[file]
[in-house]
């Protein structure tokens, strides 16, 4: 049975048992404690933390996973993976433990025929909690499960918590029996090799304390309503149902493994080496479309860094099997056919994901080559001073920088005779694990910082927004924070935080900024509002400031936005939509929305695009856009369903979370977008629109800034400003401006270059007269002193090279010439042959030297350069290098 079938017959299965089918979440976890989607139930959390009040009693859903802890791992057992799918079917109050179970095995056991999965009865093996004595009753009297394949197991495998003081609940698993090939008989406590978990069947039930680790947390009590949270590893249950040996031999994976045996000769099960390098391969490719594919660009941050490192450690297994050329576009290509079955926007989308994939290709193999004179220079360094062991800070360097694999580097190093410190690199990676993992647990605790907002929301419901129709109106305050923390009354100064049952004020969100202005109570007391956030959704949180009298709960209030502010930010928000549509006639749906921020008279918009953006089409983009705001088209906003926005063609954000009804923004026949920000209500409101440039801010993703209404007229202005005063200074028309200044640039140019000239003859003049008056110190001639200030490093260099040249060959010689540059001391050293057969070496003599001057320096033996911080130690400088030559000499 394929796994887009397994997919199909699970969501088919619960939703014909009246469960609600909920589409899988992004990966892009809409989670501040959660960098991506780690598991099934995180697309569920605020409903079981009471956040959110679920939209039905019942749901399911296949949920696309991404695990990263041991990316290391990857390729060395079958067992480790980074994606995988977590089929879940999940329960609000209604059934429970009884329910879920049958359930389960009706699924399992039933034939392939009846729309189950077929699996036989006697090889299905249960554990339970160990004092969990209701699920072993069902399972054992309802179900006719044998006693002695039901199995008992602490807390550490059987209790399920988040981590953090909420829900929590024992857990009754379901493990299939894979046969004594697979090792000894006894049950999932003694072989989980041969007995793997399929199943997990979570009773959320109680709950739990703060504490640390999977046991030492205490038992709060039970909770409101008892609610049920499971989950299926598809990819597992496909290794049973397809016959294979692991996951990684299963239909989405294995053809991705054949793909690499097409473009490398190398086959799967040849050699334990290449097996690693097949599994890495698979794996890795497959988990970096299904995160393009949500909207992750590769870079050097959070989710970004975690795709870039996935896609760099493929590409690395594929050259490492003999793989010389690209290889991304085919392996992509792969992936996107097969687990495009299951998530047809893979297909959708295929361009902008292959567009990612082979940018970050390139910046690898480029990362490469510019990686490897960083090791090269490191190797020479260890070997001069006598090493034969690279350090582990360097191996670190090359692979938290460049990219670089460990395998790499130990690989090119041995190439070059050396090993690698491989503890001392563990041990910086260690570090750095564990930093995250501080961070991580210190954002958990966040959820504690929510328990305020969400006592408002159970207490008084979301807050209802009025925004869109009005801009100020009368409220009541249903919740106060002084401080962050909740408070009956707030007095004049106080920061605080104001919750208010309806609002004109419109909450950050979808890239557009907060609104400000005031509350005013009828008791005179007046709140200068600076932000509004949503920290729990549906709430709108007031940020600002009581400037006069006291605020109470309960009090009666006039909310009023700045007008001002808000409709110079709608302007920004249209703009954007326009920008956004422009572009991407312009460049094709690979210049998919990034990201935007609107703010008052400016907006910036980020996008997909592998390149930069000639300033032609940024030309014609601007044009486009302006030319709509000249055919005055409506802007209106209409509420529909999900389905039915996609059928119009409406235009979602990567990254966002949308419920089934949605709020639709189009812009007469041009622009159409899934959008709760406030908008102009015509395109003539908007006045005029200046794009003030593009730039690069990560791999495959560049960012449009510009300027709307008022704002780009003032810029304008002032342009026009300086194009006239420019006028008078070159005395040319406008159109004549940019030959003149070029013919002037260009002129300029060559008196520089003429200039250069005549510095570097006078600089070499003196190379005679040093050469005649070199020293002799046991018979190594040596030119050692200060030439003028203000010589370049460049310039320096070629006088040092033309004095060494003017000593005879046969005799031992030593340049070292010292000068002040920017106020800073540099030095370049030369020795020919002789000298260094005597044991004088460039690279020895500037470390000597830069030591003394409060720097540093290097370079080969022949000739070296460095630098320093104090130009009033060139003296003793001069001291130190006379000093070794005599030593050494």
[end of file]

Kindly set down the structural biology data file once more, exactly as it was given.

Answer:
[in-house]
């Protein structure tokens, strides 16, 4: 049975048992404690933390996973993976433990025929909690499960918590029996090799304390309503149902493994080496479309860094099997056919994901080559001073920088005779694990910082927004924070935080900024509002400031936005939509929305695009856009369903979370977008629109800034400003401006270059007269002193090279010439042959030297350069290098 079938017959299965089918979440976890989607139930959390009040009693859903802890791992057992799918079917109050179970095995056991999965009865093996004595009753009297394949197991495998003081609940698993090939008989406590978990069947039930680790947390009590949270590893249950040996031999994976045996000769099960390098391969490719594919660009941050490192450690297994050329576009290509079955926007989308994939290709193999004179220079360094062991800070360097694999580097190093410190690199990676993992647990605790907002929301419901129709109106305050923390009354100064049952004020969100202005109570007391956030959704949180009298709960209030502010930010928000549509006639749906921020008279918009953006089409983009705001088209906003926005063609954000009804923004026949920000209500409101440039801010993703209404007229202005005063200074028309200044640039140019000239003859003049008056110190001639200030490093260099040249060959010689540059001391050293057969070496003599001057320096033996911080130690400088030559000499 394929796994887009397994997919199909699970969501088919619960939703014909009246469960609600909920589409899988992004990966892009809409989670501040959660960098991506780690598991099934995180697309569920605020409903079981009471956040959110679920939209039905019942749901399911296949949920696309991404695990990263041991990316290391990857390729060395079958067992480790980074994606995988977590089929879940999940329960609000209604059934429970009884329910879920049958359930389960009706699924399992039933034939392939009846729309189950077929699996036989006697090889299905249960554990339970160990004092969990209701699920072993069902399972054992309802179900006719044998006693002695039901199995008992602490807390550490059987209790399920988040981590953090909420829900929590024992857990009754379901493990299939894979046969004594697979090792000894006894049950999932003694072989989980041969007995793997399929199943997990979570009773959320109680709950739990703060504490640390999977046991030492205490038992709060039970909770409101008892609610049920499971989950299926598809990819597992496909290794049973397809016959294979692991996951990684299963239909989405294995053809991705054949793909690499097409473009490398190398086959799967040849050699334990290449097996690693097949599994890495698979794996890795497959988990970096299904995160393009949500909207992750590769870079050097959070989710970004975690795709870039996935896609760099493929590409690395594929050259490492003999793989010389690209290889991304085919392996992509792969992936996107097969687990495009299951998530047809893979297909959708295929361009902008292959567009990612082979940018970050390139910046690898480029990362490469510019990686490897960083090791090269490191190797020479260890070997001069006598090493034969690279350090582990360097191996670190090359692979938290460049990219670089460990395998790499130990690989090119041995190439070059050396090993690698491989503890001392563990041990910086260690570090750095564990930093995250501080961070991580210190954002958990966040959820504690929510328990305020969400006592408002159970207490008084979301807050209802009025925004869109009005801009100020009368409220009541249903919740106060002084401080962050909740408070009956707030007095004049106080920061605080104001919750208010309806609002004109419109909450950050979808890239557009907060609104400000005031509350005013009828008791005179007046709140200068600076932000509004949503920290729990549906709430709108007031940020600002009581400037006069006291605020109470309960009090009666006039909310009023700045007008001002808000409709110079709608302007920004249209703009954007326009920008956004422009572009991407312009460049094709690979210049998919990034990201935007609107703010008052400016907006910036980020996008997909592998390149930069000639300033032609940024030309014609601007044009486009302006030319709509000249055919005055409506802007209106209409509420529909999900389905039915996609059928119009409406235009979602990567990254966002949308419920089934949605709020639709189009812009007469041009622009159409899934959008709760406030908008102009015509395109003539908007006045005029200046794009003030593009730039690069990560791999495959560049960012449009510009300027709307008022704002780009003032810029304008002032342009026009300086194009006239420019006028008078070159005395040319406008159109004549940019030959003149070029013919002037260009002129300029060559008196520089003429200039250069005549510095570097006078600089070499003196190379005679040093050469005649070199020293002799046991018979190594040596030119050692200060030439003028203000010589370049460049310039320096070629006088040092033309004095060494003017000593005879046969005799031992030593340049070292010292000068002040920017106020800073540099030095370049030369020795020919002789000298260094005597044991004088460039690279020895500037470390000597830069030591003394409060720097540093290097370079080969022949000739070296460095630098320093104090130009009033060139003296003793001069001291130190006379000093070794005599030593050494």